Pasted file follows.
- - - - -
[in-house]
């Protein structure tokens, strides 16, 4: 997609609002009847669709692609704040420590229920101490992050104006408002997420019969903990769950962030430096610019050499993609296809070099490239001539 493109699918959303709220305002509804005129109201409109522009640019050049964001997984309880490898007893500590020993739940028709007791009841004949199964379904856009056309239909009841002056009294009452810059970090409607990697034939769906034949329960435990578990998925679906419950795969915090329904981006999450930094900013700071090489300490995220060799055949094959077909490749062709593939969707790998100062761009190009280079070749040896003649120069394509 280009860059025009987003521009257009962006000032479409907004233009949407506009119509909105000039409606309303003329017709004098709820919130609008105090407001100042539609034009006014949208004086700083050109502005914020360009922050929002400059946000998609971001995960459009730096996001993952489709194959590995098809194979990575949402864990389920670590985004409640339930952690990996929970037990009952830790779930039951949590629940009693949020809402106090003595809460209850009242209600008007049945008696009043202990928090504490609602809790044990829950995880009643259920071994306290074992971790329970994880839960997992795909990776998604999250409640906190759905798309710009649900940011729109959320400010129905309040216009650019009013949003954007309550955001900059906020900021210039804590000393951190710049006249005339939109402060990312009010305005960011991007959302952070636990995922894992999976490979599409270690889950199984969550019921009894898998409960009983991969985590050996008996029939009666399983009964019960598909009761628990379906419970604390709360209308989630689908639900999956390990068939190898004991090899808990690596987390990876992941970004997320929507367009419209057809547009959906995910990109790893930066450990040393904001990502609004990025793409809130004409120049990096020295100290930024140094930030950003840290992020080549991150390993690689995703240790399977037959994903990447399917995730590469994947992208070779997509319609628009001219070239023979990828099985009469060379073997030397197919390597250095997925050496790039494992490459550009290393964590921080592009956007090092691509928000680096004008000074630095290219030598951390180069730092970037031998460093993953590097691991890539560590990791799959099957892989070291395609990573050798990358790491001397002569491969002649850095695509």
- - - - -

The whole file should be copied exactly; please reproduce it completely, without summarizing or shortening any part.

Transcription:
[in-house]
């Protein structure tokens, strides 16, 4: 997609609002009847669709692609704040420590229920101490992050104006408002997420019969903990769950962030430096610019050499993609296809070099490239001539 493109699918959303709220305002509804005129109201409109522009640019050049964001997984309880490898007893500590020993739940028709007791009841004949199964379904856009056309239909009841002056009294009452810059970090409607990697034939769906034949329960435990578990998925679906419950795969915090329904981006999450930094900013700071090489300490995220060799055949094959077909490749062709593939969707790998100062761009190009280079070749040896003649120069394509 280009860059025009987003521009257009962006000032479409907004233009949407506009119509909105000039409606309303003329017709004098709820919130609008105090407001100042539609034009006014949208004086700083050109502005914020360009922050929002400059946000998609971001995960459009730096996001993952489709194959590995098809194979990575949402864990389920670590985004409640339930952690990996929970037990009952830790779930039951949590629940009693949020809402106090003595809460209850009242209600008007049945008696009043202990928090504490609602809790044990829950995880009643259920071994306290074992971790329970994880839960997992795909990776998604999250409640906190759905798309710009649900940011729109959320400010129905309040216009650019009013949003954007309550955001900059906020900021210039804590000393951190710049006249005339939109402060990312009010305005960011991007959302952070636990995922894992999976490979599409270690889950199984969550019921009894898998409960009983991969985590050996008996029939009666399983009964019960598909009761628990379906419970604390709360209308989630689908639900999956390990068939190898004991090899808990690596987390990876992941970004997320929507367009419209057809547009959906995910990109790893930066450990040393904001990502609004990025793409809130004409120049990096020295100290930024140094930030950003840290992020080549991150390993690689995703240790399977037959994903990447399917995730590469994947992208070779997509319609628009001219070239023979990828099985009469060379073997030397197919390597250095997925050496790039494992490459550009290393964590921080592009956007090092691509928000680096004008000074630095290219030598951390180069730092970037031998460093993953590097691991890539560590990791799959099957892989070291395609990573050798990358790491001397002569491969002649850095695509």